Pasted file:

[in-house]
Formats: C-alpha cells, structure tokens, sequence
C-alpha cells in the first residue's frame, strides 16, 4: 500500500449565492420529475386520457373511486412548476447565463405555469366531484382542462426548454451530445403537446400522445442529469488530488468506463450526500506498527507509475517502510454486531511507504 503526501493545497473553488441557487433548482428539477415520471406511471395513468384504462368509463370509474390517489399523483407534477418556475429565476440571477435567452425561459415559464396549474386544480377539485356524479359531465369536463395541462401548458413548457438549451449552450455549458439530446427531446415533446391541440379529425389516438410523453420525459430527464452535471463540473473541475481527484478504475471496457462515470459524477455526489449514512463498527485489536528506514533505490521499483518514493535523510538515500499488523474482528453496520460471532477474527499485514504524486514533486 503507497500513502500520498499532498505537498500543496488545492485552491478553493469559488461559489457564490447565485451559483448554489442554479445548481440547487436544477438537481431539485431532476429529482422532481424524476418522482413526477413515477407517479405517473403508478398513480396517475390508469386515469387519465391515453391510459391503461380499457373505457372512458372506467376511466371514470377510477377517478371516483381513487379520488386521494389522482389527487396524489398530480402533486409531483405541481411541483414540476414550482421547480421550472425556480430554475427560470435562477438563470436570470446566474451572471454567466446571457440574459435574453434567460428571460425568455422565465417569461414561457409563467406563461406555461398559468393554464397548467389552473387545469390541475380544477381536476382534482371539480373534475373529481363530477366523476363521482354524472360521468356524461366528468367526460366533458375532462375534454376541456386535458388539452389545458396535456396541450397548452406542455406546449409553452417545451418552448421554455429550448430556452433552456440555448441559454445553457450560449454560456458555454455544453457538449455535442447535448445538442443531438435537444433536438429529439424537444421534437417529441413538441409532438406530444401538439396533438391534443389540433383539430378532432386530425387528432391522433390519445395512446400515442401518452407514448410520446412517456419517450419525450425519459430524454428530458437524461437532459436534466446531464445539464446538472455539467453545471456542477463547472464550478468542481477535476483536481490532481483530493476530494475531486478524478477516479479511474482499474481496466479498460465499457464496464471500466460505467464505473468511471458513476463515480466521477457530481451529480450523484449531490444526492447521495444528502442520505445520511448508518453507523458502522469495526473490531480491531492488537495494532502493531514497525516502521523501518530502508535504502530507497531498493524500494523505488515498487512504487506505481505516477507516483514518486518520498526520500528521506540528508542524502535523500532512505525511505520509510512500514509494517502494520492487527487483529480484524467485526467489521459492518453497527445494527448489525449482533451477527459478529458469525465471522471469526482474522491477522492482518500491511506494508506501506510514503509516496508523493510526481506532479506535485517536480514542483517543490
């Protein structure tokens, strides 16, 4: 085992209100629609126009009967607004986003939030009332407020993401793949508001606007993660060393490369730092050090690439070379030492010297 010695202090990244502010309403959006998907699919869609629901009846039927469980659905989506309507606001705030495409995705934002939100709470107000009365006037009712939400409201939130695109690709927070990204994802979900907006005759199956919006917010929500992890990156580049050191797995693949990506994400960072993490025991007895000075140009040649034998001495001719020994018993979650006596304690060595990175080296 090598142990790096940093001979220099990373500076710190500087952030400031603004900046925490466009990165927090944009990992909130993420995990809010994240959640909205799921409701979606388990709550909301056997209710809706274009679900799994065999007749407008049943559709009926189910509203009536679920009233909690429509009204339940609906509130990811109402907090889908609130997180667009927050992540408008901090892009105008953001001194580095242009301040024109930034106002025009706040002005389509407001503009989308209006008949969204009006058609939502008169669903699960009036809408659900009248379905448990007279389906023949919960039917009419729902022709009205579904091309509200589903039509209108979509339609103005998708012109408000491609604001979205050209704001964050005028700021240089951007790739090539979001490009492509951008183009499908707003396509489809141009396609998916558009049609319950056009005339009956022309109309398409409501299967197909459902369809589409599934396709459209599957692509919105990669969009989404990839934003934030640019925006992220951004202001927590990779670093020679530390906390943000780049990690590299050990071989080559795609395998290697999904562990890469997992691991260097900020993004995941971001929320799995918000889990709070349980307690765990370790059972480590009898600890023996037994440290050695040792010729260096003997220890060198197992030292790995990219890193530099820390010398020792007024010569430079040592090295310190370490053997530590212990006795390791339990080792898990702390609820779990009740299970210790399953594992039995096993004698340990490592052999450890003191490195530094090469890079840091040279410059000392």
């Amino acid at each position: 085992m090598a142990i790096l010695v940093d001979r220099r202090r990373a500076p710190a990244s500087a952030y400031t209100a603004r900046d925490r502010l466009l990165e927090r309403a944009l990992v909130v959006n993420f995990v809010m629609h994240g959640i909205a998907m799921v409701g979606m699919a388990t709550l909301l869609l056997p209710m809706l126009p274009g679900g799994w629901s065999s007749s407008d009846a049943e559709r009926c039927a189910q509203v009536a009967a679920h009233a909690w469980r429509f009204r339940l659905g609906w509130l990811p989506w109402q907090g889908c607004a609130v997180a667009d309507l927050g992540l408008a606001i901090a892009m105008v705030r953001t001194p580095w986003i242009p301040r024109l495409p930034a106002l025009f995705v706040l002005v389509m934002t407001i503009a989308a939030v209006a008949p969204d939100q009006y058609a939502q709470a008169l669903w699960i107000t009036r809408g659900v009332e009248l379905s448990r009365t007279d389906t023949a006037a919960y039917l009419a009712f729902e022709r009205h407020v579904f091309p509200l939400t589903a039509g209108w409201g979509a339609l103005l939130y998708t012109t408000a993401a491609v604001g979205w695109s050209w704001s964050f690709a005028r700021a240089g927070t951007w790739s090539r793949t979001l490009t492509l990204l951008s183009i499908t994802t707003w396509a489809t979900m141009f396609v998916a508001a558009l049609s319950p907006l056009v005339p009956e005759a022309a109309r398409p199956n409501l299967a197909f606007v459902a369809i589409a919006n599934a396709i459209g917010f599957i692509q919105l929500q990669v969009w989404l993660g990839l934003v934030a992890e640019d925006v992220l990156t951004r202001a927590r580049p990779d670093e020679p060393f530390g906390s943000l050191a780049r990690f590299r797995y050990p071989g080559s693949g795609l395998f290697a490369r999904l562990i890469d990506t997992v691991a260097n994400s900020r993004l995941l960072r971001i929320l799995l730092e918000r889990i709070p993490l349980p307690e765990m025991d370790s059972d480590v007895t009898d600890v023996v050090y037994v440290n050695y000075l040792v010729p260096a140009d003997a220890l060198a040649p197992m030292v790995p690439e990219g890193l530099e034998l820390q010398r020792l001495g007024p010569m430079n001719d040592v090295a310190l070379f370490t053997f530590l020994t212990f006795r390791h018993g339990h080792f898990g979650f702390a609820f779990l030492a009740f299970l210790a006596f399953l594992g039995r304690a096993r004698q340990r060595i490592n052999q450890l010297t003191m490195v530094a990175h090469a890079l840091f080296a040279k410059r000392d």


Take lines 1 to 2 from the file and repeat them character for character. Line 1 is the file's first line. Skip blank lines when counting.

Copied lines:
[in-house]
Formats: C-alpha cells, structure tokens, sequence